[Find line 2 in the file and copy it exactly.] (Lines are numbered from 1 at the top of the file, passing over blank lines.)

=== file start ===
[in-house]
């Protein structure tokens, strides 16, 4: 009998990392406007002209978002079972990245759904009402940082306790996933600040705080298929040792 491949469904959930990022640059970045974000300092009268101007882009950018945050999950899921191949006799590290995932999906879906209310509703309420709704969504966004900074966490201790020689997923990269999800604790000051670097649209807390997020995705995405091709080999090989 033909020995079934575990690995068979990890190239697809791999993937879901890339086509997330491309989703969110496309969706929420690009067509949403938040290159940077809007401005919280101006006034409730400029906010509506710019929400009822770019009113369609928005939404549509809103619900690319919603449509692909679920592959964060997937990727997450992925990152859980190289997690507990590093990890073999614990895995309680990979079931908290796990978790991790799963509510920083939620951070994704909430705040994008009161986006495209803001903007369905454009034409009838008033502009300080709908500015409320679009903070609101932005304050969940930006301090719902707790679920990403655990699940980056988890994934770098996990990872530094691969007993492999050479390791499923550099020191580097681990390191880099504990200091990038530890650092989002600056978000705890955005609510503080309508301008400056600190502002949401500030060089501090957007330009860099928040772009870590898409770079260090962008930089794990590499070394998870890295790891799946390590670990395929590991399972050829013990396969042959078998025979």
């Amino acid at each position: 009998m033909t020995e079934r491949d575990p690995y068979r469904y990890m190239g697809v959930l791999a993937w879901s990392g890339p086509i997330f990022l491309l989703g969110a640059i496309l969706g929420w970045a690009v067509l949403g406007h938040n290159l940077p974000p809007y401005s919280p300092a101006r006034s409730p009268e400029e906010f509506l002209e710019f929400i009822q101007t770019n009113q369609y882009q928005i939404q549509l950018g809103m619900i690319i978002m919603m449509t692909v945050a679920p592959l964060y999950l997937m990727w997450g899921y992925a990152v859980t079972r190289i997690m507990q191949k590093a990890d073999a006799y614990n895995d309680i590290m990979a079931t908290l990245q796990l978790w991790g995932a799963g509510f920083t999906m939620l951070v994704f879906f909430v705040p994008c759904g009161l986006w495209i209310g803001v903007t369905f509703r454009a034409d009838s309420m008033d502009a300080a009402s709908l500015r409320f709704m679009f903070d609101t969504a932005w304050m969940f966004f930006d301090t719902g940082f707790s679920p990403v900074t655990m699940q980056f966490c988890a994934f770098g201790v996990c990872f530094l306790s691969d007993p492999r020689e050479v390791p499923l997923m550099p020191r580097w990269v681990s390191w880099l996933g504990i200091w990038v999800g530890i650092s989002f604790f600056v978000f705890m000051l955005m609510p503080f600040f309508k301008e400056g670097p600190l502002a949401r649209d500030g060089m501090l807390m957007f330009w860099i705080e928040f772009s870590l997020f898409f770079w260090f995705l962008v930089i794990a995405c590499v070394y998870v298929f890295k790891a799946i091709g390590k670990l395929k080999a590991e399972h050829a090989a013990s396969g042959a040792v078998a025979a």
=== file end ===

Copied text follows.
């Protein structure tokens, strides 16, 4: 009998990392406007002209978002079972990245759904009402940082306790996933600040705080298929040792 491949469904959930990022640059970045974000300092009268101007882009950018945050999950899921191949006799590290995932999906879906209310509703309420709704969504966004900074966490201790020689997923990269999800604790000051670097649209807390997020995705995405091709080999090989 033909020995079934575990690995068979990890190239697809791999993937879901890339086509997330491309989703969110496309969706929420690009067509949403938040290159940077809007401005919280101006006034409730400029906010509506710019929400009822770019009113369609928005939404549509809103619900690319919603449509692909679920592959964060997937990727997450992925990152859980190289997690507990590093990890073999614990895995309680990979079931908290796990978790991790799963509510920083939620951070994704909430705040994008009161986006495209803001903007369905454009034409009838008033502009300080709908500015409320679009903070609101932005304050969940930006301090719902707790679920990403655990699940980056988890994934770098996990990872530094691969007993492999050479390791499923550099020191580097681990390191880099504990200091990038530890650092989002600056978000705890955005609510503080309508301008400056600190502002949401500030060089501090957007330009860099928040772009870590898409770079260090962008930089794990590499070394998870890295790891799946390590670990395929590991399972050829013990396969042959078998025979």